November 18, 2016

Trump’s America, as Seen From Brexitland

 Dear Americans: You have my deepest sympathy. We Remainers are familiar with your plight—the shock, the bewilderment, the vague feeling of dread when you wake each morning. What America is enduring—the triumph of lies and xenophobia over enlightened value—is perhaps even harder to bear than it was in England during Brexit since there is nothing quite as monstrous or false as Donald Trump over here, or anywhere else in Europe. But the Trump victory and Brexit are the result of the same populist insurgency, as many Trump supporters have gleefully pointed out. The Far Right is also on the march in France, Germany, Holland, Austria, and across Eastern Europe, and it has drawn strength from Trump’s victory.

The similarities in the condition of the U.K. and the U.S. are remarkable, particularly the resentment for the political and metropolitan elites felt by insurgents. We have heard much about the inequalities that pushed people to vote against their own economic interests in Britain and some of those arguments have been used to explain the Trump phenomenon. I don’t buy them all, by the way, but it’s clear that neither Trump’s economic plan nor the floundering British government will do anything to alleviate the lot of the people who have voted for the upset. Britain’s withdrawal from its nearest market and America’s proposed isolationism will do more to destroy jobs and prosperity than any policy either country has pursued since the war.

This will be the moment when supporters of a rational and enlightened society will strike to make their most devastating critique of Trump and Brexit. In the meantime, however, the majority of Americans who are suffering the painful sense of loss and confusion have to know that there are millions on the other side of the Atlantic who appreciate what you are going through. We have your back. Good luck.



1 comment:

  1. Anonymous10:24 AM

    The second paragraph above would be the most significant in Henry Porter's essay. It touches on, but does not explain, the discontent felt by those who no longer support the status quo.

    "We have heard much about the inequalities that pushed people to vote against their own economic interests in Britain and some of those arguments have been used to explain the Trump phenomenon."

    Henry Porter chose not to explain by simply declaring: "I don't buy them all".

    I wonder which ones doesn't he buy and which ones does he agrees with?


    The following is a short essay, supported by hard data, which addresses the inequalities that Porter would rather not address, but nevertheless inequalities that have given rise to what we label "populism". Inequalities that if not addressed will see the 95% living in a debt based neo-feudal paradigm without understanding how and why they ended up in the shit.

    The last thing the greedy and powerful financial elite want is for the 99% to abandon the (elite controlled) media's divide and conquer operation, unite and lock them up in prison where they truly belong.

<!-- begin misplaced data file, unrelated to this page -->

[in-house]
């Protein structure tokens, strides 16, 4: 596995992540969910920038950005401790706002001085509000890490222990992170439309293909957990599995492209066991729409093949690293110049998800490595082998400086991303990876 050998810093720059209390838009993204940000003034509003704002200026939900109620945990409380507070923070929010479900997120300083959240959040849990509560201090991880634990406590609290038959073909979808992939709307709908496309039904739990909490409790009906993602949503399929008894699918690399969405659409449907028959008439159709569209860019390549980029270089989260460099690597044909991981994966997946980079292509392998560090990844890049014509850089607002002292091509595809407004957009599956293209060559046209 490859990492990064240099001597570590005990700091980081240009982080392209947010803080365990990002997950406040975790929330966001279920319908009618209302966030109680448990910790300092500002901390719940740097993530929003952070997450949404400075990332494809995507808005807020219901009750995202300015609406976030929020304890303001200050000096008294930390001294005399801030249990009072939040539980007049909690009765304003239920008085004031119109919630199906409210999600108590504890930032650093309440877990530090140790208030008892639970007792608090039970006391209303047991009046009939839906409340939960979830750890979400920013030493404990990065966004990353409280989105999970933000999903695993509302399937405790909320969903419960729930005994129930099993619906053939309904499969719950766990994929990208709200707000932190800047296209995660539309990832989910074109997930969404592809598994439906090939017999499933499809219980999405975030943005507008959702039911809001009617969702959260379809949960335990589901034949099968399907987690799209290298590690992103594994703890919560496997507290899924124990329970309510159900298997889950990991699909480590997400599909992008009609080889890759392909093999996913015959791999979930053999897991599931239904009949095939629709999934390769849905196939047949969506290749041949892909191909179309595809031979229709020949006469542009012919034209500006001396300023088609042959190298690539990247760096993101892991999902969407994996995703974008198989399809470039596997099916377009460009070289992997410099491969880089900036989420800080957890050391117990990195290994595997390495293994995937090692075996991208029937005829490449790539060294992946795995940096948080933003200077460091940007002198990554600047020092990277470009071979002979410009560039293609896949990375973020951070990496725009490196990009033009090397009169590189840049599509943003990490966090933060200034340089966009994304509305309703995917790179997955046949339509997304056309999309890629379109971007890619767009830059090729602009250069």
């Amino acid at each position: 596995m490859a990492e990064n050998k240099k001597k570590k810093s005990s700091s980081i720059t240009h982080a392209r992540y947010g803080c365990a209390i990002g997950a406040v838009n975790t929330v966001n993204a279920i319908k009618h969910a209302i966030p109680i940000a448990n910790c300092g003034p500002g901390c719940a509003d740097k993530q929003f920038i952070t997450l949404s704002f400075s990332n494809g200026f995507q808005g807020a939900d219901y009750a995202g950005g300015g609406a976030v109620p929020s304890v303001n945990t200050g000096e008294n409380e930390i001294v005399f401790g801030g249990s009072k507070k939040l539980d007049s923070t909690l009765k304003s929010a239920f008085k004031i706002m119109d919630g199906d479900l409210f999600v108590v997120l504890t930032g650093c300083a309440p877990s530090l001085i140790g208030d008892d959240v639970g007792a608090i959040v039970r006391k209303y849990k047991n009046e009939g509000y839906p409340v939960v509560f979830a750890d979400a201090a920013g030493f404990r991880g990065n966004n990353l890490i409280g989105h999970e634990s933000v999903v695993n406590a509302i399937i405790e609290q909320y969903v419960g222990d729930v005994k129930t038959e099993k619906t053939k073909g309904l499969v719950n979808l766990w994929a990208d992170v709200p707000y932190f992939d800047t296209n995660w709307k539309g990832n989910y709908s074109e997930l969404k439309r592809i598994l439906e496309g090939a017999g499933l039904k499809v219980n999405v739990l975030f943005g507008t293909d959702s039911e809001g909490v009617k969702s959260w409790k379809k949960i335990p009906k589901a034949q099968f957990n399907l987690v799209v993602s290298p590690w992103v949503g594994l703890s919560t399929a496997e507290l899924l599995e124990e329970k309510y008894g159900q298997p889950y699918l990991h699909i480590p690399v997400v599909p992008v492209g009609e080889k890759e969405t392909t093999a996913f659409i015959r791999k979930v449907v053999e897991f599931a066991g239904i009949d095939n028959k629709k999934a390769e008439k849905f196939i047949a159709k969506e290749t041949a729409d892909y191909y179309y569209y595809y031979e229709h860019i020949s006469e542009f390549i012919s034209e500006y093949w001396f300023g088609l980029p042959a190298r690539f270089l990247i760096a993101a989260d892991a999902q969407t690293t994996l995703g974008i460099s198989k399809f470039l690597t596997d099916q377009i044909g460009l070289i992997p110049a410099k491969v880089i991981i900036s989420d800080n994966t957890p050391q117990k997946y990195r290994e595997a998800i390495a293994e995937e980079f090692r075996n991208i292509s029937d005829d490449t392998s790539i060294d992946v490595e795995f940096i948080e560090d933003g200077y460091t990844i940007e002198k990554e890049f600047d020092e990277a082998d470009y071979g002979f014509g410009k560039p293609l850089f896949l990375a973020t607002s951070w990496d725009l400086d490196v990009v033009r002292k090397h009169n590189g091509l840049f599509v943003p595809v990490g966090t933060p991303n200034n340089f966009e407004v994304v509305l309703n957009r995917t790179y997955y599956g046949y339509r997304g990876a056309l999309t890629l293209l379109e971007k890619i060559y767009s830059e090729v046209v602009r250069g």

The Great Con: Political Correctness Has Marginalized the Working Class

    Let's look at political correctness and identity politics through the lens of class warfare and class consciousness. Those enjoying enormous gains in wealth and income have a problem: they must fragment and distract the bottom 95% who have lost income and wealth to the top 5%, lest the bottom 95% realize:

    1. We have lost the undeclared economic war

    2. We have more in common economically with others in the bottom 95% than we do with our neofeudal technocrat/ managerial overlords.

    This unifying class consciousness would threaten the wealth, power and perquisites of the neofeudal technocrat/ managerial class, so they had to undermine an economic awareness of class.

    They found the perfect weapon in identity politics and political correctness. What better way to fragment the working class than to carve it into cultural subclasses that could be manipulated into declaring war on each other?

    This is why the protected technocrat/ managerial class is freaking out about Trump's victory: the inchoate sense that the few have profited at the expense of the many is an expression of an emergent class consciousness that has the potential to threaten the neofeudal dominance of the New Nobility and its self-serving technocrat/ managerial class.

    So when the protected class of well-paid institutional "progressives" speak darkly of "reversing 40 years of social progress," what they're really saying is we're terrified that the bottom 95% might be waking up to our Great Con of identity politics and political correctness.


    http://charleshughsmith.blogspot.com.au/2016/11/the-great-con-political-correctness-has.html


    Henry Porter follows with:

    "Britain’s withdrawal from its nearest market and America’s proposed isolationism will do more to destroy jobs and prosperity than any policy either country has pursued since the war."

    It would have been good if he substantiated his argument.

    It's far easier to trigger the irrational childish fears and insecurities of the masses than to educate them in understanding (and overcoming) the true nature of the economic and social problems confronting them.

    By the time Obama leaves office the US will have accrued over 20 trillion dollars of debt (true debt much higher) - how was this allowed to happen, who are the beneficiaries of the debt/credit, how are the taxpayers going to pay it back, can they pay it back?

    j




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